7.0

The Meddler

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<i>The Meddler</i>

Let it be said, right off the bat, that Susan Sarandon is magnificent as doting, well-intentioned mother Marnie Minervini in The Meddler, infusing the character with magnetism while still allowing us to grasp the neediness that fuels her behavior, for better and for worse. But Sarandon’s triumph here would not be possible without a screenplay that gives her plenty to work with. Even among films like this that style themselves as “character studies”—films that deign to closely observe a character’s behavior in order to get at his/her perhaps inexplicable psychological essence—the sheer amount of detail in writer/director Lorene Scafaria’s script is astonishing.

Some of that attention to detail can be heard in Scafaria’s dialogue, both directly and implicitly. Marnie isn’t exactly the type of person to say what she truly means and feels. In the film’s opening scene—when Marnie is heard in voiceover talking about settling into her new Los Angeles surroundings, the images often contradicting her descriptions—one can already tell we’re in the presence of someone who is overcompensating for some inner pain. Gradually we get a sense of the source of that pain: chiefly, the recent loss of her long-time husband, Joe, which she deals with by basically becoming charitable to an extreme degree toward others, including her not-always-welcoming daughter, Lori (Rose Byrne), who herself is also dealing with the emotional fallout from a recent breakup. Scafaria, though, makes all this apparent not through clumsy expositional dialogue, but through natural-seeming hints: a mention of the past here, a shot of an old family photo there.

Still, Scafaria digs deeper. Privilege is a major unspoken factor behind Marnie’s extravagantly generous behavior (which includes a sizable loan to a friend of her daughter’s for her long-delayed dream wedding). It’s hinted that Joe left a lot of money to his wife, which perhaps now leaves her at a loss as to how exactly to spend both the money and her free time, thus offering a plausible explanation for her “meddling” ways. Privilege could also explain her optimistic worldview, her wholehearted belief in helping people out whenever she can, often by throwing money at a problem in exchange for a bit of companionship, especially when Lori goes off to New York to assist behind-the-scenes in the shoot for a TV show she wrote. One can glimpse this perspective not just in the aura of sincerity she projects onto her behavior, but in her occasional expressions of childlike glee, especially as she gets to know Zipper (J.K. Simmons)—a retired cop who could potentially replace the hole Joe’s death left in her heart—better: the expressions of a woman giddy with the idea of love.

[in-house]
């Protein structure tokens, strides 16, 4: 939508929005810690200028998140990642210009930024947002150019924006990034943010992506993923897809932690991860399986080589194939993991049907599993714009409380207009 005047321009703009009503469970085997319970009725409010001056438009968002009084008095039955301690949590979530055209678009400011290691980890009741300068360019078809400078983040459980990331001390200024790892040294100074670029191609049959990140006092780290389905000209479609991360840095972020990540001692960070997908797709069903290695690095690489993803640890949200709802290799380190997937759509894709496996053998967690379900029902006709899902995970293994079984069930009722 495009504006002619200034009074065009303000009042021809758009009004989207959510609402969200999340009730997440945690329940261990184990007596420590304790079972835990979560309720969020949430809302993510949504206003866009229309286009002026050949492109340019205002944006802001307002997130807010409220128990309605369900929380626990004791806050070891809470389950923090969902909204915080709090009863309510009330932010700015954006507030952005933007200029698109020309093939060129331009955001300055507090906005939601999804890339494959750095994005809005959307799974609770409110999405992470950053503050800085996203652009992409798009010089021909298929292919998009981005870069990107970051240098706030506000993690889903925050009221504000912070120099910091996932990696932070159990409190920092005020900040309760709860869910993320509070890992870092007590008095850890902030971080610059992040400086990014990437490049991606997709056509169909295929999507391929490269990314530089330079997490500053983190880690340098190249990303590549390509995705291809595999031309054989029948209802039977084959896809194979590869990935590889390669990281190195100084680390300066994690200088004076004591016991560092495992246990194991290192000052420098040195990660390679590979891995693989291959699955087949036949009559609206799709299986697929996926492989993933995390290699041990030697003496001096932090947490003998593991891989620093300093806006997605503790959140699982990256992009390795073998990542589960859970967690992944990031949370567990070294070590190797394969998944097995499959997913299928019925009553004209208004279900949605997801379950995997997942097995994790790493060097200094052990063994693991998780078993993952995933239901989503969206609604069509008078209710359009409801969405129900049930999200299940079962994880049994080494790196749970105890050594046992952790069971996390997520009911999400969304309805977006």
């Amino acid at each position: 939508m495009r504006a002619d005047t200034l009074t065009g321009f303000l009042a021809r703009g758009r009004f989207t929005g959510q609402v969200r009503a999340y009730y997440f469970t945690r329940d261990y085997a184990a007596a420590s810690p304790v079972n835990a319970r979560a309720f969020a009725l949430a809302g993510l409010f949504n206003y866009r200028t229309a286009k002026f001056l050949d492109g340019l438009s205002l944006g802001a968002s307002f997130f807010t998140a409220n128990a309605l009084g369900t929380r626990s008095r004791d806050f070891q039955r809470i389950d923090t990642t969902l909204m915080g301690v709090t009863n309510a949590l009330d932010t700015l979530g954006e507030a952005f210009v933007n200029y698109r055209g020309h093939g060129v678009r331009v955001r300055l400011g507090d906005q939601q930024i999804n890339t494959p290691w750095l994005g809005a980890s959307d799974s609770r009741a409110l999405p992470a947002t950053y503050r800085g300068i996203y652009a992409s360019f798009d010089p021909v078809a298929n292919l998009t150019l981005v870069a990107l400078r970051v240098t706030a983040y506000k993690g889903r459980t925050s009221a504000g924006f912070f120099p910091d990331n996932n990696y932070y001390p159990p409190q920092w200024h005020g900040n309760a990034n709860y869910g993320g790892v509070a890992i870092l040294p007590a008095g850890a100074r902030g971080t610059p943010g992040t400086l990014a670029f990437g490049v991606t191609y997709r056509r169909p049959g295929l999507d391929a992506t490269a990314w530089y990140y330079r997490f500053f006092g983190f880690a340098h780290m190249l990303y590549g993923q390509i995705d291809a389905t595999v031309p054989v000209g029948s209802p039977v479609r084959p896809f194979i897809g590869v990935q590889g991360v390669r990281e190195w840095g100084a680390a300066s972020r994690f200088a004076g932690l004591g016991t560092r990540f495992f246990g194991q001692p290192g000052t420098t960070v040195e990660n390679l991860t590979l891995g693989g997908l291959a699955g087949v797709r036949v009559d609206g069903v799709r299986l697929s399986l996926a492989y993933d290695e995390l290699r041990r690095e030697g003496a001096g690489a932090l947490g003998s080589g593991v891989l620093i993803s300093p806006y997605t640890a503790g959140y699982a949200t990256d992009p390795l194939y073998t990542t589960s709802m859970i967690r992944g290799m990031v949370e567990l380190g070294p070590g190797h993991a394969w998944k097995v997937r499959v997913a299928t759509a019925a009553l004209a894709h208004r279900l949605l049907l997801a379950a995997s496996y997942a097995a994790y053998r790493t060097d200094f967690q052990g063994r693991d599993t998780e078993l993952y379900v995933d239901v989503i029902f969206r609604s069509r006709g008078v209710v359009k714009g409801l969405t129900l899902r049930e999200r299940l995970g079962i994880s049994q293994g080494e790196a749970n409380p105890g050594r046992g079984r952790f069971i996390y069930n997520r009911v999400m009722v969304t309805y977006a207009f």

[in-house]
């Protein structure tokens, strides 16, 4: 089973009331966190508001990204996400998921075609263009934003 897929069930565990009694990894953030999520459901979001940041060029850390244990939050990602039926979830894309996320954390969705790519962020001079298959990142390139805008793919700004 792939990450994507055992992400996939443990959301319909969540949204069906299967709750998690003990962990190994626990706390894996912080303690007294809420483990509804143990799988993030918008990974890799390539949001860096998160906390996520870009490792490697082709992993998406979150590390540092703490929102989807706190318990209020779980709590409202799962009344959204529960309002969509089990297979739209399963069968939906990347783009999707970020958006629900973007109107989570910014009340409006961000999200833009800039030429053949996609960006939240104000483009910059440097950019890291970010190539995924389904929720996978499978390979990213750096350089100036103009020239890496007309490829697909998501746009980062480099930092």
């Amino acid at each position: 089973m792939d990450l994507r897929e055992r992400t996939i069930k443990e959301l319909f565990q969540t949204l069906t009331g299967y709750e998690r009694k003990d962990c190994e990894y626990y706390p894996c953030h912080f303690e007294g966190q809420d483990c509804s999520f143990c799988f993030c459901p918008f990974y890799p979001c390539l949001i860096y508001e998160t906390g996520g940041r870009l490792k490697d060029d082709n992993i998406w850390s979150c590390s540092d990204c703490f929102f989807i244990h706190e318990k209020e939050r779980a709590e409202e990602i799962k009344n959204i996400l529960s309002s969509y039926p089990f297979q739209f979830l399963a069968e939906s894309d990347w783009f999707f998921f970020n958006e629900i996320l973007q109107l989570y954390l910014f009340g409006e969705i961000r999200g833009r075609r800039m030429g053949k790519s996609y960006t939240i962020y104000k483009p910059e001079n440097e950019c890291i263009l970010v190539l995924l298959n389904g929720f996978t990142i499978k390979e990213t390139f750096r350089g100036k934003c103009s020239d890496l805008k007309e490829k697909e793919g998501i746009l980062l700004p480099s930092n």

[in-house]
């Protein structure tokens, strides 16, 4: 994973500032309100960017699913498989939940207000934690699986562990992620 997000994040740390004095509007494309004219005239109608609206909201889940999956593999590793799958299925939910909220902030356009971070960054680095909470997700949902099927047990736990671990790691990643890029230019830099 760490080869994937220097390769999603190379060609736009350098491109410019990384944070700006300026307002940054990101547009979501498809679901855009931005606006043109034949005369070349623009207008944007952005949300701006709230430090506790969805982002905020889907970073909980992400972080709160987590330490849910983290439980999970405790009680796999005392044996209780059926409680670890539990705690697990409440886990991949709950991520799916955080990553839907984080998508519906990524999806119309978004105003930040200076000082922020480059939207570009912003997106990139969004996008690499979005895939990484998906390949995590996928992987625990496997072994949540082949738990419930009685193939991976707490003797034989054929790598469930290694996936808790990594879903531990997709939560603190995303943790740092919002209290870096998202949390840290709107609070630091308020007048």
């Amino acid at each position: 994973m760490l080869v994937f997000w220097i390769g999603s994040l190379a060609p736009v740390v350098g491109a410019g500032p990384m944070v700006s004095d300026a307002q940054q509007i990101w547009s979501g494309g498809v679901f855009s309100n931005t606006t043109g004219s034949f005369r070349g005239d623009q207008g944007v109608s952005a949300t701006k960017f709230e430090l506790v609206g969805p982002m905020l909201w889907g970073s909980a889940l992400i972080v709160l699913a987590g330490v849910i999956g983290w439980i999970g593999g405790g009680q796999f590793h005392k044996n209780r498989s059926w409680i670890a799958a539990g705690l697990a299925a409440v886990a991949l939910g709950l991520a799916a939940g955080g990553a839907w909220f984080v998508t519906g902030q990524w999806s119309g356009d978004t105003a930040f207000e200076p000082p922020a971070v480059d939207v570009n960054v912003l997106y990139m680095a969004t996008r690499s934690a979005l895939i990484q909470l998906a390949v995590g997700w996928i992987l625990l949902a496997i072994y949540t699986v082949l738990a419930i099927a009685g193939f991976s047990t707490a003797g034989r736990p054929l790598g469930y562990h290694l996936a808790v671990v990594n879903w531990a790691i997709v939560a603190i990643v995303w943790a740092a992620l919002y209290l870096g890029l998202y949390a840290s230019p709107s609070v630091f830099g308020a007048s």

The result is a character portrait of genuine complexity. Marnie isn’t an unholy nagging terror; we can’t help but see the intrusive presence Lori sees in her mother while understanding how everyone else sees near-angelic generosity in her actions. Thankfully, Scafaria, while full of affection for the character, is clear-eyed enough about her to entertain both poles of response. Perhaps, ultimately, Scafaria has a bit too much affection: During the film’s last half hour, the sirector loses her nerve, devoting much of this final stretch to resolving the various internal and external conflicts in ways that feel too pat, as if she was afraid of leaving us with too negative an impression of this flawed character. Thankfully, the more troubling nuances in Scafaria’s screenplay and Sarandon’s performance until then are strong enough to linger long after its insistently life-affirming fade-out.

Director: Lorene Scafaria
Writer: Lorene Scafaria
Starring: Susan Sarandon, Rose Byrne, J.K. Simmons, Cecily Strong, Lucy Punch, Michael McKean
Release Date: April 22, 2016


Kenji Fujishima is a freelance film critic, contributing to Slant Magazine, Brooklyn Magazine, The Playlist and the Village Voice. He is also Deputy Editor of Movie Mezzanine and former editor-in-chief of In Review Online. When he’s not watching movies and writing and editing film criticism, he’s trying to absorb as much music, art and literature as possible. He has not infrequently been called a “culture vulture” for that reason.

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